Monday, June 11, 2012

just a quick little post

Over the weekend I finished Bill Bryson's At Home: A Short History of Private Life and then read Ruth Rendell's Road Rage. At Home was very, very enjoyable; Bryson attempts to put his discussions of living standards and their changes through the centuries in some order, based on rooms (each chapter is titled "The Kitchen", "The Dining Room", etc.), but he mostly just bounces all over the place with his facts and tangents. I am fine with this, since I like the way his mind works, but I can see how someone else might be annoyed by the lack of cohesion.

In some of his more recent books (especially The Mother Tongue and Made in America), Bryson offered up apocryphal stories and/or debunked urban legends as fact, and took some guff for it in reviews. He has clearly taken that to heart, if we can judge by the number of times in At Home he qualifies his claims by saying, "This is the generally accepted story, but we don't really know," or something equivalent. I appreciate that. In all, a very funny and interesting book, even if there is a glaring Shakespeare misquote* in it (I did read it on the Kindle, and I know that sometimes e-reader versions have typos, but I didn't come across any other errors). That threw me off in a big way. Other than that, I can recommend it.

Rendell's Road Rage, another Inspector Wexford mystery, was utterly engrossing. In the last one I read (The Babes in the Wood), the scene-setting was more important than the actual mystery, and it sort of petered out. This one kept me up late to find out what happens next.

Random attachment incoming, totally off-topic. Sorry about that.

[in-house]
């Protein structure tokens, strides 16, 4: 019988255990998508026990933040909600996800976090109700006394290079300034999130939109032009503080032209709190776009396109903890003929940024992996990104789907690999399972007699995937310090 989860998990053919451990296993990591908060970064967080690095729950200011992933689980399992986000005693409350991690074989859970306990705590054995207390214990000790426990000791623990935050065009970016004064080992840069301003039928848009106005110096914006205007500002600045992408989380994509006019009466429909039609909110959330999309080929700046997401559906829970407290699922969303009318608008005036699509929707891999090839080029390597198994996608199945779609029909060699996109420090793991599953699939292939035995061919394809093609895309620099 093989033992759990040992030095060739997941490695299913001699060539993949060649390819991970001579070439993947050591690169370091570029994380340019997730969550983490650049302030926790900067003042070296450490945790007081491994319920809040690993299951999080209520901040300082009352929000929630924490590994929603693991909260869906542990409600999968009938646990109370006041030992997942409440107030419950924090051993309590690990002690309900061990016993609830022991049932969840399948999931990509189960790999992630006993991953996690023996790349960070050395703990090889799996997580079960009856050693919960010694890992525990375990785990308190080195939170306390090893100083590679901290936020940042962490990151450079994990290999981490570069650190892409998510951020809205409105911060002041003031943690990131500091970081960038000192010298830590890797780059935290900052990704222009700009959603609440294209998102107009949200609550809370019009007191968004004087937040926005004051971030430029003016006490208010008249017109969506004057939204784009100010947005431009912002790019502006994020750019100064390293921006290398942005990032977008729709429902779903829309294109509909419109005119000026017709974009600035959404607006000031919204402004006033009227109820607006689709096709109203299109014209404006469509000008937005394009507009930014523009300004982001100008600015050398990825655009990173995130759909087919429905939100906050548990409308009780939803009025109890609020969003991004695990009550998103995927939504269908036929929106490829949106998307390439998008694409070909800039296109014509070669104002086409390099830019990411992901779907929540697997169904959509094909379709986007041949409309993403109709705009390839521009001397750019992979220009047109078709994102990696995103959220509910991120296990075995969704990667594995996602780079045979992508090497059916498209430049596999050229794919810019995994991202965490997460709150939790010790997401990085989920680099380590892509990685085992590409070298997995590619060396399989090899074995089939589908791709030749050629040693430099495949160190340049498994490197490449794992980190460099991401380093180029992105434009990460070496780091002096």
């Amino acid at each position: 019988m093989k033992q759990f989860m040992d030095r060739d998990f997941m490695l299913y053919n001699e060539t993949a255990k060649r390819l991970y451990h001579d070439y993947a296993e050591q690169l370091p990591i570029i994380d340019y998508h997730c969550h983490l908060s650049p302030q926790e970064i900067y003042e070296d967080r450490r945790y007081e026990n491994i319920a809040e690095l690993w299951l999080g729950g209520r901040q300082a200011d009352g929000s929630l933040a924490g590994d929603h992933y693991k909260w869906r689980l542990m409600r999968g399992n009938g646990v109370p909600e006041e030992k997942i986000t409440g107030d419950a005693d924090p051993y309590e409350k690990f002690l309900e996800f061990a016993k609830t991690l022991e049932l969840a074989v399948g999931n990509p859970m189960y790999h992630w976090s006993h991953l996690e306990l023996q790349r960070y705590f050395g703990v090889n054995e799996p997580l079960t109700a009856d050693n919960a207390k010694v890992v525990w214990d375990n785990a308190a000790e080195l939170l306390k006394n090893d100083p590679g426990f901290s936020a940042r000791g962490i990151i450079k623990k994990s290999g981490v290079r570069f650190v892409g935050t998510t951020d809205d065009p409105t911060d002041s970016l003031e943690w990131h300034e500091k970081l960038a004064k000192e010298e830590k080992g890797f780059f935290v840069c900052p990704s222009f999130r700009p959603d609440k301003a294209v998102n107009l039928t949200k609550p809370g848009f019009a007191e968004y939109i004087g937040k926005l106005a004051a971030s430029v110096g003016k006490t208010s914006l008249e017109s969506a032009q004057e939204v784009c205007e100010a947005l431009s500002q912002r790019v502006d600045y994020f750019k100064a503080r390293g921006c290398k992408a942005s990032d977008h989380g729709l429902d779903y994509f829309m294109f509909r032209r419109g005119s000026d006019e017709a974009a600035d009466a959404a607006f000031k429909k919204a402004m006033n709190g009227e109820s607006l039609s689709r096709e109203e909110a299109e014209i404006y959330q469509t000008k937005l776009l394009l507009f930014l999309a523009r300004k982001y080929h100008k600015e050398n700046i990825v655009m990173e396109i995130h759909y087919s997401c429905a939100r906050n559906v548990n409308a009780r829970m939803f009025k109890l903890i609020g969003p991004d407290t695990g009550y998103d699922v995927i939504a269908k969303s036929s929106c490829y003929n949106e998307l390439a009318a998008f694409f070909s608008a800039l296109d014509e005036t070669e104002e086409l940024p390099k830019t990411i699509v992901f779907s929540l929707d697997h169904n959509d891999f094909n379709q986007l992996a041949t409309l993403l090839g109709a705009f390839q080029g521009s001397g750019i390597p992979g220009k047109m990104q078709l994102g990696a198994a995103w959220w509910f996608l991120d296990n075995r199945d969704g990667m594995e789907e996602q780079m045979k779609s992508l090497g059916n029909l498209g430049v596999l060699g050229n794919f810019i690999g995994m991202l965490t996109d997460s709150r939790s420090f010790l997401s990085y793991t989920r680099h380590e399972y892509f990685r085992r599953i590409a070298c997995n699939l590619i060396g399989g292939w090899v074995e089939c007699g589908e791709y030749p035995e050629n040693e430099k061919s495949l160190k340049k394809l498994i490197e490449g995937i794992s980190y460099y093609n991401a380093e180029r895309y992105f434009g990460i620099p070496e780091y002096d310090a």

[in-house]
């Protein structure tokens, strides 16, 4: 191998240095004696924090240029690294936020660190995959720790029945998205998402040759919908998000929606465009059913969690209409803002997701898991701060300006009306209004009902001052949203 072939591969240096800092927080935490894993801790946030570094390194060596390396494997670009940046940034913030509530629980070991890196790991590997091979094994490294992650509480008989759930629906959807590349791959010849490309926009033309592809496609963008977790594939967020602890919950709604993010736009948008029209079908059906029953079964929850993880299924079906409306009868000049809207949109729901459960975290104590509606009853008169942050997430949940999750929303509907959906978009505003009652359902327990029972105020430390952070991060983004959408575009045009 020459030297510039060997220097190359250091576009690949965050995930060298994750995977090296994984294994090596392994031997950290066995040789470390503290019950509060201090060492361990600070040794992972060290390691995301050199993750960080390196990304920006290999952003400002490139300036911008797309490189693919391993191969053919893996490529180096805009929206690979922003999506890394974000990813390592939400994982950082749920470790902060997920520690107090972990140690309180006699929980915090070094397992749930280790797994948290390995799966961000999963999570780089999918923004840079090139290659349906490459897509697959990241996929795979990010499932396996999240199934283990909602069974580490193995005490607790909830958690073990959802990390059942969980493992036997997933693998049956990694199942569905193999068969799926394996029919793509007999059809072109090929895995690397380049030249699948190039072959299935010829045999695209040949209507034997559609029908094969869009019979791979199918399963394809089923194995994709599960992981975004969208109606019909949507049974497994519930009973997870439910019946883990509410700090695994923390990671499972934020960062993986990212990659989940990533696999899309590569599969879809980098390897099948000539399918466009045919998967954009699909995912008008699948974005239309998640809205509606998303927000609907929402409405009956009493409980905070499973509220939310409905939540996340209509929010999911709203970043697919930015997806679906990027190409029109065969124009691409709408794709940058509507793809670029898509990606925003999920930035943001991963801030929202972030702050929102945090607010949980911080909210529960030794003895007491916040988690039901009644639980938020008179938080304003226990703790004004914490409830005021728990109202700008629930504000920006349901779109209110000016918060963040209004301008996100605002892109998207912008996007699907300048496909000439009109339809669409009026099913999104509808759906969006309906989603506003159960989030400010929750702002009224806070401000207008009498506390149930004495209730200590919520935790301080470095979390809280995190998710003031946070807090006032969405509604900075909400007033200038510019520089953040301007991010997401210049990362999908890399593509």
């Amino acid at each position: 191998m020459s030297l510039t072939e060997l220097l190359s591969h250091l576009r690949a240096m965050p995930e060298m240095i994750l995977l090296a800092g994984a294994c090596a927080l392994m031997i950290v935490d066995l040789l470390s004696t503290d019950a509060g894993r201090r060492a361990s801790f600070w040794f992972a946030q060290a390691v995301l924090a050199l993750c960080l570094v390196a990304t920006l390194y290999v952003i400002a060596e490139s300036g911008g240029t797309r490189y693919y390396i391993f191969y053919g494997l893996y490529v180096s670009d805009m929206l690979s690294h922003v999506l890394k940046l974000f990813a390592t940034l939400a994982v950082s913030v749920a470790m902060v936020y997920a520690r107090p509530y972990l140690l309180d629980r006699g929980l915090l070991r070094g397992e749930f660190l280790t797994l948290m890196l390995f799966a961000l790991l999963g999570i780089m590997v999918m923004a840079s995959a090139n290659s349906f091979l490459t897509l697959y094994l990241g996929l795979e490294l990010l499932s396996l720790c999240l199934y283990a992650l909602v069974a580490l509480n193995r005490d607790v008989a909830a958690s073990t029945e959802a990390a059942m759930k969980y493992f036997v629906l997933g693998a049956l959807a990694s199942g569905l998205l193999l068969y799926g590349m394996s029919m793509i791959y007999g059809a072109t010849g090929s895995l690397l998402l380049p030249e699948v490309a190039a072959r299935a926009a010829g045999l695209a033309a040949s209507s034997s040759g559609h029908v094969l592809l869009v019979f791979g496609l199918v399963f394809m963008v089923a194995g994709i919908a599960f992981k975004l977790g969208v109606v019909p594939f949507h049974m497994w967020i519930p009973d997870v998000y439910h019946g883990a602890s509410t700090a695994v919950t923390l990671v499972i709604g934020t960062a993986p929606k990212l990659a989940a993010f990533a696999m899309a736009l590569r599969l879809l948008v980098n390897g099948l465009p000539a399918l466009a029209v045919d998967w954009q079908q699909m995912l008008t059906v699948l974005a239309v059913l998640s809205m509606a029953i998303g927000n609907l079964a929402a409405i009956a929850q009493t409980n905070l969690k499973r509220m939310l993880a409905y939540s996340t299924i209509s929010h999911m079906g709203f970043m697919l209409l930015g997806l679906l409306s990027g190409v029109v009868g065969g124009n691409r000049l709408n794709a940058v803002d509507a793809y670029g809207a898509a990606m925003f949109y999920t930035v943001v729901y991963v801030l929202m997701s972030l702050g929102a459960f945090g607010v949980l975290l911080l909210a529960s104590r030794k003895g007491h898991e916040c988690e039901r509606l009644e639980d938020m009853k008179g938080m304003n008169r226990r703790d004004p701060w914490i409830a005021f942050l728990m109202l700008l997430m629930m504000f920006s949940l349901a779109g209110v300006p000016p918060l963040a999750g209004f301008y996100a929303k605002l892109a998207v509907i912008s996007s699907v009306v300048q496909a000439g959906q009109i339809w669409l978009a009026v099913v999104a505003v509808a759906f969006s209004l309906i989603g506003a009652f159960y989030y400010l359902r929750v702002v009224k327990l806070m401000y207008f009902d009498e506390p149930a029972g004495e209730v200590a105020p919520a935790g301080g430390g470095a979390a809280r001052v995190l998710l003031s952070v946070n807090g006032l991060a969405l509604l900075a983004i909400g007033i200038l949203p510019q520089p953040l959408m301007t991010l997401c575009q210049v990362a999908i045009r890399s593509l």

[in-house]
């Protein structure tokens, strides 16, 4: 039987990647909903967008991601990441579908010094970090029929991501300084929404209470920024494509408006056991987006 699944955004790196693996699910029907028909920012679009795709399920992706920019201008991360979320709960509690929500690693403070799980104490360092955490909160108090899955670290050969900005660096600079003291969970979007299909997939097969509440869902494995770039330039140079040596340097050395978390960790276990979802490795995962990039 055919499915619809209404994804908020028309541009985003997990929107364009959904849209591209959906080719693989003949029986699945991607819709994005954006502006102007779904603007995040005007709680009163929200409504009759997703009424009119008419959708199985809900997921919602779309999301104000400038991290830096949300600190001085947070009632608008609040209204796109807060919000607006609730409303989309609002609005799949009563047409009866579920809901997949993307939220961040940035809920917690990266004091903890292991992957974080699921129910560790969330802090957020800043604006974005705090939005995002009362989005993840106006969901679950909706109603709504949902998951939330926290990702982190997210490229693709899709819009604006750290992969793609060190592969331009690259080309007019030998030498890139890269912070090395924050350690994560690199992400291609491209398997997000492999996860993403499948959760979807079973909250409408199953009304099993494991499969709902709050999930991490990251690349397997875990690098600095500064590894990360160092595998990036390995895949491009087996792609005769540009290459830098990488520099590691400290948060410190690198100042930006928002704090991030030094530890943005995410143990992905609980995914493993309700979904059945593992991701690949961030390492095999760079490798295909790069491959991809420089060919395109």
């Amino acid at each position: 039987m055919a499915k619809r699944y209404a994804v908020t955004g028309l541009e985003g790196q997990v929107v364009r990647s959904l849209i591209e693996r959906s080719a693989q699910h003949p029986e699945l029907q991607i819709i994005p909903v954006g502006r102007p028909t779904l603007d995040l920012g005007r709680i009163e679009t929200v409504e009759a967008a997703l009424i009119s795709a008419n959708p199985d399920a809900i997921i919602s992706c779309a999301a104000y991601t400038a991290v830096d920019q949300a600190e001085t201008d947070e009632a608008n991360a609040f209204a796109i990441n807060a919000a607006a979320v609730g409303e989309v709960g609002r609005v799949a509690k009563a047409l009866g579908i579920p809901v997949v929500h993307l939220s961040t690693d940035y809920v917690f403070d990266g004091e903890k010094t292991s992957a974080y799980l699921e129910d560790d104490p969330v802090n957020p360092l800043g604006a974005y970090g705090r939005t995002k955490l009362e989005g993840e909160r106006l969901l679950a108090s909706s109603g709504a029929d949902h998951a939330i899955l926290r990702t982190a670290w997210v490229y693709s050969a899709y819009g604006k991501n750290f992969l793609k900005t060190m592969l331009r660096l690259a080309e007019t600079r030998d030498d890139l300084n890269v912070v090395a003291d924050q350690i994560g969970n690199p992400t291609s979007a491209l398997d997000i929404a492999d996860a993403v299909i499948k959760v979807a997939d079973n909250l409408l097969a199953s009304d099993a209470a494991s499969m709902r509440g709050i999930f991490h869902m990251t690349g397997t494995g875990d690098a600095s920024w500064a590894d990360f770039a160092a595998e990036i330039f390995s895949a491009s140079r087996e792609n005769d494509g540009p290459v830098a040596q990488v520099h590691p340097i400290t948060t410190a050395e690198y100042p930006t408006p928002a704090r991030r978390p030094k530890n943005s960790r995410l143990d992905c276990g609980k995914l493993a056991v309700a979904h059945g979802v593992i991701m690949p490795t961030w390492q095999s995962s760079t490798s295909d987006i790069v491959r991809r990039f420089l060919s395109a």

Is it just me, or are over-exuberant environmentalists used as punch lines in British novels all the time? The Brits seem to have little patience for people who are demonstrative enough to live in trees. This is one of the many things which make me frequently believe I live in the wrong country.

Also this weekend, I saw "Prometheus", which is terrible, but I should have known it would be terrible. Note to self: if a movie title makes reference to the subtitle of a book you hate, don't let yourself believe it's a coincidence.

And, in kitchen news, I finished stripping the last cabinet. It turns out that the two doors on it are completely different shades of wood, both from each other and from all the other doors. Don't quite know what I'm going to do about that.

*The line, from King John, is misquoted as "grief fills the room up of my empty child". It's "absent child". "Empty" doesn't even make sense.


  1. At the intersection of Bryson and over-exuberant environmentalists is his A Walk In The Woods, easily my favorite of his by far.

    Also: is the dog reading Foucault? Just asking.

    1. Oh, I love A Walk in the Woods. So sad in parts, though.

      Yes, Bingley is reading Foucault. Which is more than I have ever managed.